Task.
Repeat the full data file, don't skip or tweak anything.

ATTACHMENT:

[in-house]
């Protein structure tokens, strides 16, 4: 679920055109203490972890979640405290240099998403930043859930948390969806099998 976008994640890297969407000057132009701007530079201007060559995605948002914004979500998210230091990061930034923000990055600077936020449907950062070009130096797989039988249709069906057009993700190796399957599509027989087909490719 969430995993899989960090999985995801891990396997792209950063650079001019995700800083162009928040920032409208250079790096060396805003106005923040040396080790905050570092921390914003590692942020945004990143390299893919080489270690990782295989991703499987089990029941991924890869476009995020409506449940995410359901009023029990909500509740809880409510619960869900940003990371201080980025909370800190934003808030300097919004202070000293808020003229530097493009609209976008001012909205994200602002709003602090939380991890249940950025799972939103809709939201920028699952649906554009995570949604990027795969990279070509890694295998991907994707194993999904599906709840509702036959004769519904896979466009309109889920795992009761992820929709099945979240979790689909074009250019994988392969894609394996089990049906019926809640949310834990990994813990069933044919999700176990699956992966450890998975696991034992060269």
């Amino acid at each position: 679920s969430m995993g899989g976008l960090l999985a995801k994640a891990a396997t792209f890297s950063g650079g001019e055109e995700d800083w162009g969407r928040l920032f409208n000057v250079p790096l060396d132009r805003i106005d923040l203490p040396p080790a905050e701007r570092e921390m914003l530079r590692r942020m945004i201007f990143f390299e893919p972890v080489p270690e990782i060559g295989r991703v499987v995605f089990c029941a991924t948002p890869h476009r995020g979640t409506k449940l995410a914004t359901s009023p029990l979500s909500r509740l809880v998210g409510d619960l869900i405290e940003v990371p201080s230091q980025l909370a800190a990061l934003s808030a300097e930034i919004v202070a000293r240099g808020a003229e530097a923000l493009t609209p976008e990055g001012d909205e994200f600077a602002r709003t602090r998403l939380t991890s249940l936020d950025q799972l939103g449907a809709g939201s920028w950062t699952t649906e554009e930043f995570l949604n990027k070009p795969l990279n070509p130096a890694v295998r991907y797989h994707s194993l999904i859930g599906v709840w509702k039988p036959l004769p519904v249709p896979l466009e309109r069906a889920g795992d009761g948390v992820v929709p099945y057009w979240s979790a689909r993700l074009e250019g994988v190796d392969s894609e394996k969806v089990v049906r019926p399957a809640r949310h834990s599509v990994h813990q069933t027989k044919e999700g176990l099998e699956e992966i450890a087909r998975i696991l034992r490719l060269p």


[in-house]
């Protein structure tokens, strides 16, 4: 679920055109203490972890979640405290240099998403930043859930948390969806099998 976008994640890297969407000057132009701007530079201007060559995605948002914004979500998210230091990061930034923000990055600077936020449907950062070009130096797989039988249709069906057009993700190796399957599509027989087909490719 969430995993899989960090999985995801891990396997792209950063650079001019995700800083162009928040920032409208250079790096060396805003106005923040040396080790905050570092921390914003590692942020945004990143390299893919080489270690990782295989991703499987089990029941991924890869476009995020409506449940995410359901009023029990909500509740809880409510619960869900940003990371201080980025909370800190934003808030300097919004202070000293808020003229530097493009609209976008001012909205994200602002709003602090939380991890249940950025799972939103809709939201920028699952649906554009995570949604990027795969990279070509890694295998991907994707194993999904599906709840509702036959004769519904896979466009309109889920795992009761992820929709099945979240979790689909074009250019994988392969894609394996089990049906019926809640949310834990990994813990069933044919999700176990699956992966450890998975696991034992060269």
């Amino acid at each position: 679920s969430m995993g899989g976008l960090l999985a995801k994640a891990a396997t792209f890297s950063g650079g001019e055109e995700d800083w162009g969407r928040l920032f409208n000057v250079p790096l060396d132009r805003i106005d923040l203490p040396p080790a905050e701007r570092e921390m914003l530079r590692r942020m945004i201007f990143f390299e893919p972890v080489p270690e990782i060559g295989r991703v499987v995605f089990c029941a991924t948002p890869h476009r995020g979640t409506k449940l995410a914004t359901s009023p029990l979500s909500r509740l809880v998210g409510d619960l869900i405290e940003v990371p201080s230091q980025l909370a800190a990061l934003s808030a300097e930034i919004v202070a000293r240099g808020a003229e530097a923000l493009t609209p976008e990055g001012d909205e994200f600077a602002r709003t602090r998403l939380t991890s249940l936020d950025q799972l939103g449907a809709g939201s920028w950062t699952t649906e554009e930043f995570l949604n990027k070009p795969l990279n070509p130096a890694v295998r991907y797989h994707s194993l999904i859930g599906v709840w509702k039988p036959l004769p519904v249709p896979l466009e309109r069906a889920g795992d009761g948390v992820v929709p099945y057009w979240s979790a689909r993700l074009e250019g994988v190796d392969s894609e394996k969806v089990v049906r019926p399957a809640r949310h834990s599509v990994h813990q069933t027989k044919e999700g176990l099998e699956e992966i450890a087909r998975i696991l034992r490719l060269p």